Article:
If astronauts have to spend more and more time flying to the Moon, Mars and other planets, then scientists must solve the difficult problem of weightlessness that affects the body of living organisms, especially the central nervous system.
On subsequent flights to the Moon or Mars, minimizing the negative impact of microgravity on the body will be critical to ensuring the safety of future astronauts. In a recent experiment, we investigated the protective effect of artificial gravity – Dr. Janani Iyer of the NASA Ames Research Center convinces.
NASA just shared the results of this research. At the moment, not on humans, but on “model organisms”, that is, in this case … fruit flies.
NASA studies artificial gravity on insects
The aforementioned experiments were carried out International Space Station (ISS). There, in a special laboratory unit, the presence of fruit flies was observed. One group remained on Earth, the other in microgravity, and the third in artificial gravity caused by the container’s rotation with them in a centrifuge.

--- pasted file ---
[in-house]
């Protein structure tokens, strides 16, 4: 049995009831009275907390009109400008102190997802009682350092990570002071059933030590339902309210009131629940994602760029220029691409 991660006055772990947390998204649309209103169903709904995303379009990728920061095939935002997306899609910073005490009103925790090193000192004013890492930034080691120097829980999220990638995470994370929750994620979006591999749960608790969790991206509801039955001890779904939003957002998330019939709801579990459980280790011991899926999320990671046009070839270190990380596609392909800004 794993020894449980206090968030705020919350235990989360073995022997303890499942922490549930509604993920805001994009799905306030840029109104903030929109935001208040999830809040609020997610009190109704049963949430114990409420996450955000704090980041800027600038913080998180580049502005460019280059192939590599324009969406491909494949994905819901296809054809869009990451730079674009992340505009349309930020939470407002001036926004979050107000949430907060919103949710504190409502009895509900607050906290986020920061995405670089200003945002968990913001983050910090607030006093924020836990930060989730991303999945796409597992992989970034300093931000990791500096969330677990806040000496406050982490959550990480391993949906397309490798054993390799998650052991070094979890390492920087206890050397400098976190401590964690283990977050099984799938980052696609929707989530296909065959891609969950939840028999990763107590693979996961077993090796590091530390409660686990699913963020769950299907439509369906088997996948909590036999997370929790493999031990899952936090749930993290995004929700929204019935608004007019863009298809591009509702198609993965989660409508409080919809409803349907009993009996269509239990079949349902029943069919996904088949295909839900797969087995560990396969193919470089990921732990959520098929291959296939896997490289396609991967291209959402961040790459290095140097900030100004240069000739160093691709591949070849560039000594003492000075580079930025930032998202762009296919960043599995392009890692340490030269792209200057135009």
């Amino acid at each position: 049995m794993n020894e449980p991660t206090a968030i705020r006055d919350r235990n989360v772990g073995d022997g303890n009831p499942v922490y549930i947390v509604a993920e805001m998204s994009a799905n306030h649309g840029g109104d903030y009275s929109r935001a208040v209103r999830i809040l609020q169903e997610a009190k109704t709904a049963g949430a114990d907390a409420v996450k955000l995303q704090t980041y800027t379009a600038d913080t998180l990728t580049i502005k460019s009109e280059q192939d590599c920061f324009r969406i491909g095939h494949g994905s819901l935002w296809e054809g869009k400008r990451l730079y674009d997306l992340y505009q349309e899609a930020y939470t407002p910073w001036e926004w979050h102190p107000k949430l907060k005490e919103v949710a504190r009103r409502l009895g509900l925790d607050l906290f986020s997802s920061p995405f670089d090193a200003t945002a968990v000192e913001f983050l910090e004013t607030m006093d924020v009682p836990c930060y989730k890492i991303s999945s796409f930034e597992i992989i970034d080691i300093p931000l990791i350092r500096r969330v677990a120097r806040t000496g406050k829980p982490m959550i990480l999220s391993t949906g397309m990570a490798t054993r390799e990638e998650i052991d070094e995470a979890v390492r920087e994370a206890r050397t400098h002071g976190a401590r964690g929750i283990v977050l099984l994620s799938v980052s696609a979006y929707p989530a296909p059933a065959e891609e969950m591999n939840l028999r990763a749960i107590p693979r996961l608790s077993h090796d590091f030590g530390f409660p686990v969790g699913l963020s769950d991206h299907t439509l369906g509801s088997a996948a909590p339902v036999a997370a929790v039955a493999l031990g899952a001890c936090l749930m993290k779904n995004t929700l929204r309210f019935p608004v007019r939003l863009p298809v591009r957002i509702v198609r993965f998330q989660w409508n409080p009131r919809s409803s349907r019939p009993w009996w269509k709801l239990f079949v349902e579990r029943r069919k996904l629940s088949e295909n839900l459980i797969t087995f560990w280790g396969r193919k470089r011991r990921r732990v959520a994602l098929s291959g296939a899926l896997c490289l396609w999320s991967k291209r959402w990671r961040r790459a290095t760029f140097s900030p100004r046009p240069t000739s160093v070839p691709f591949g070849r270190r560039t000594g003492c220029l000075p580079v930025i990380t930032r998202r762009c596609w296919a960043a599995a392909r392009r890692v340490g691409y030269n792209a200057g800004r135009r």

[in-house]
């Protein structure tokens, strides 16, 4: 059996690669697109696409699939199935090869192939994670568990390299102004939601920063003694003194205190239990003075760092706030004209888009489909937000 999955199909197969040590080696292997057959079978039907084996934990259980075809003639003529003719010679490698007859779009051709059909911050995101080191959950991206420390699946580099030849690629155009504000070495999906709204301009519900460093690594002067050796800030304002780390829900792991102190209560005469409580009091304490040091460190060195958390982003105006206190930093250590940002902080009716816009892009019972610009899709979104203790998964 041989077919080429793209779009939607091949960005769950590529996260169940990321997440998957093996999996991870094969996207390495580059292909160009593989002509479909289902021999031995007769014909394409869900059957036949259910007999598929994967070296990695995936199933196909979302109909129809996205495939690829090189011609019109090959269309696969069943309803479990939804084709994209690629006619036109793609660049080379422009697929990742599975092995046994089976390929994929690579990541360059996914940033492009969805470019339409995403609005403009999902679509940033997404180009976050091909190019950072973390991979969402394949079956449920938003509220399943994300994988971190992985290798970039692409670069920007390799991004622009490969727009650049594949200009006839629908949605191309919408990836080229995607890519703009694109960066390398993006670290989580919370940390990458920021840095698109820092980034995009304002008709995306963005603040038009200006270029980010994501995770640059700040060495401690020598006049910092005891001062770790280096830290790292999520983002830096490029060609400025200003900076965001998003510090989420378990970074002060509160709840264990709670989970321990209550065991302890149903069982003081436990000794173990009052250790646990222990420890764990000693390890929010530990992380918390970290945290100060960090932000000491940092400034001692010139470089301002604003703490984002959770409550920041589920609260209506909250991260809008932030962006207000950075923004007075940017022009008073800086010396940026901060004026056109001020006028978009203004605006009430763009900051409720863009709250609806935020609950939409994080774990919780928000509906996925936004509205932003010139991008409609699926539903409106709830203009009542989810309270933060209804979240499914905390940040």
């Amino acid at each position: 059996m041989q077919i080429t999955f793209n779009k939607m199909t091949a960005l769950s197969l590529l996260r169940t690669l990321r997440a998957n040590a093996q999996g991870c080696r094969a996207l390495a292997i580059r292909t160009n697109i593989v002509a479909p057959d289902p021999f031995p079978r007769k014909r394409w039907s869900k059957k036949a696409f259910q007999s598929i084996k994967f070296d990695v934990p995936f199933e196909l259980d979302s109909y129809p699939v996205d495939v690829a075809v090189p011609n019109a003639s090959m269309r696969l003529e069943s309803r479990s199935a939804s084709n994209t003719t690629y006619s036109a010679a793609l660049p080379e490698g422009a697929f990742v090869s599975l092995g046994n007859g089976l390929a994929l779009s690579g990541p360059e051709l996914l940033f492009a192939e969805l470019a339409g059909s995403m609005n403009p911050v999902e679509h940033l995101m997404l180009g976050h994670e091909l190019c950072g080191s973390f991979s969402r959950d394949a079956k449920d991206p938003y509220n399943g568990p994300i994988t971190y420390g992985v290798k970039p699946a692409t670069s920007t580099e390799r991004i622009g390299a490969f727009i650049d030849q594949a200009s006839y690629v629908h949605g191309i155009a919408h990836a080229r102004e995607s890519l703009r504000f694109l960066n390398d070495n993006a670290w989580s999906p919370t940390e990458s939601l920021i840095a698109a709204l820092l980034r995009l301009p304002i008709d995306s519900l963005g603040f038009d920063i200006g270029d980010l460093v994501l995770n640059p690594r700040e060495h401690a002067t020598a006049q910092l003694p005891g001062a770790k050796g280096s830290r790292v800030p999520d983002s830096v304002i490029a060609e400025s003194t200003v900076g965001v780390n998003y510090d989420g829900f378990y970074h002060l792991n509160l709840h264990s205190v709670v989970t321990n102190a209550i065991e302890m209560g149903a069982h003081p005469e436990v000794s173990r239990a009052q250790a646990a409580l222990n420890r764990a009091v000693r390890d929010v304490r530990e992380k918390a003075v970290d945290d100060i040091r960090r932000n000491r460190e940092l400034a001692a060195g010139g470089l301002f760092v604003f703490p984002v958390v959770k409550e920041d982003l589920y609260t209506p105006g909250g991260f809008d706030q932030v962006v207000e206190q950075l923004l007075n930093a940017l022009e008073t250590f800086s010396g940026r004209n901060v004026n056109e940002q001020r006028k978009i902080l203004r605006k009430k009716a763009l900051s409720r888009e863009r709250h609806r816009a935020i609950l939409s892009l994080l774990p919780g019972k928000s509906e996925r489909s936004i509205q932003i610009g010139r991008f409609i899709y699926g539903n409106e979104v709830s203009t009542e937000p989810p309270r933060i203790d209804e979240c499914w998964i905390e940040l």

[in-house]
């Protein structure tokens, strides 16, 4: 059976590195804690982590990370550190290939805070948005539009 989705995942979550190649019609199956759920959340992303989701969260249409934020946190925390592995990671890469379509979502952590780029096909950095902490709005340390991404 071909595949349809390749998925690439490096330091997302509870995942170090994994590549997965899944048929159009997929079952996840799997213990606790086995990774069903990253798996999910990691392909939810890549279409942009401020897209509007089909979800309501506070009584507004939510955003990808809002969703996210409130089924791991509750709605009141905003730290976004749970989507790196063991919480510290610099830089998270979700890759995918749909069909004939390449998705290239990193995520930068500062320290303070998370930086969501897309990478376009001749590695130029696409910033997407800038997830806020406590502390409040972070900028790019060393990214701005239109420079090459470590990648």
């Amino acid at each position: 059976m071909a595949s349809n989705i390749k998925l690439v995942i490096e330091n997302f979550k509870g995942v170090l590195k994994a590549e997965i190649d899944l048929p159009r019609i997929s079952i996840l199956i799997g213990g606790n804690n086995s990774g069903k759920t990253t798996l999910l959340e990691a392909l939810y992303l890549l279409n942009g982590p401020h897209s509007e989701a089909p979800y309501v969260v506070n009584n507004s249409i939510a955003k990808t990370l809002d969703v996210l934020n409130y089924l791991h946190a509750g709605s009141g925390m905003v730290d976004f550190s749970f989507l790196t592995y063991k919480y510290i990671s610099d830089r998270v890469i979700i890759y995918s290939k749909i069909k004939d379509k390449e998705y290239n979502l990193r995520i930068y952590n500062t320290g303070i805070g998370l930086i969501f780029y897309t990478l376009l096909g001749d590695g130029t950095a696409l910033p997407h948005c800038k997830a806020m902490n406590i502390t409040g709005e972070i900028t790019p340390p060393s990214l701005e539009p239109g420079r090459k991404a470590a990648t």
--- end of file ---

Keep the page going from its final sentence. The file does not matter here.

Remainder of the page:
After three weeks on the International Space Station, “space” flies are back on Earth. Both groups have slightly altered metabolism, which are signs of so-called cellular oxidative stress; and negative changes in the nervous system.
Interestingly, flies exposed to artificial gravity did not show more severe symptoms such as oxidative damage, cell death, neuronal loss, and change in glial cell numbers. The bottom line – they tolerated staying in space better.
Why is NASA looking for fruit flies?
Why were these flies subjected to experiments? Humans and those insects in evolutionary evolution share a common history, and their molecular mechanisms are similar to ours. In general – we share up to 75 percent with small insects. disease genes.
Its rapid life cycle (reproduction up to every two weeks) allows you to study how a lack of gravity can affect the body even in several generations. Indicatively – NASA says that three weeks in space for flies equals about 30 years of human life.
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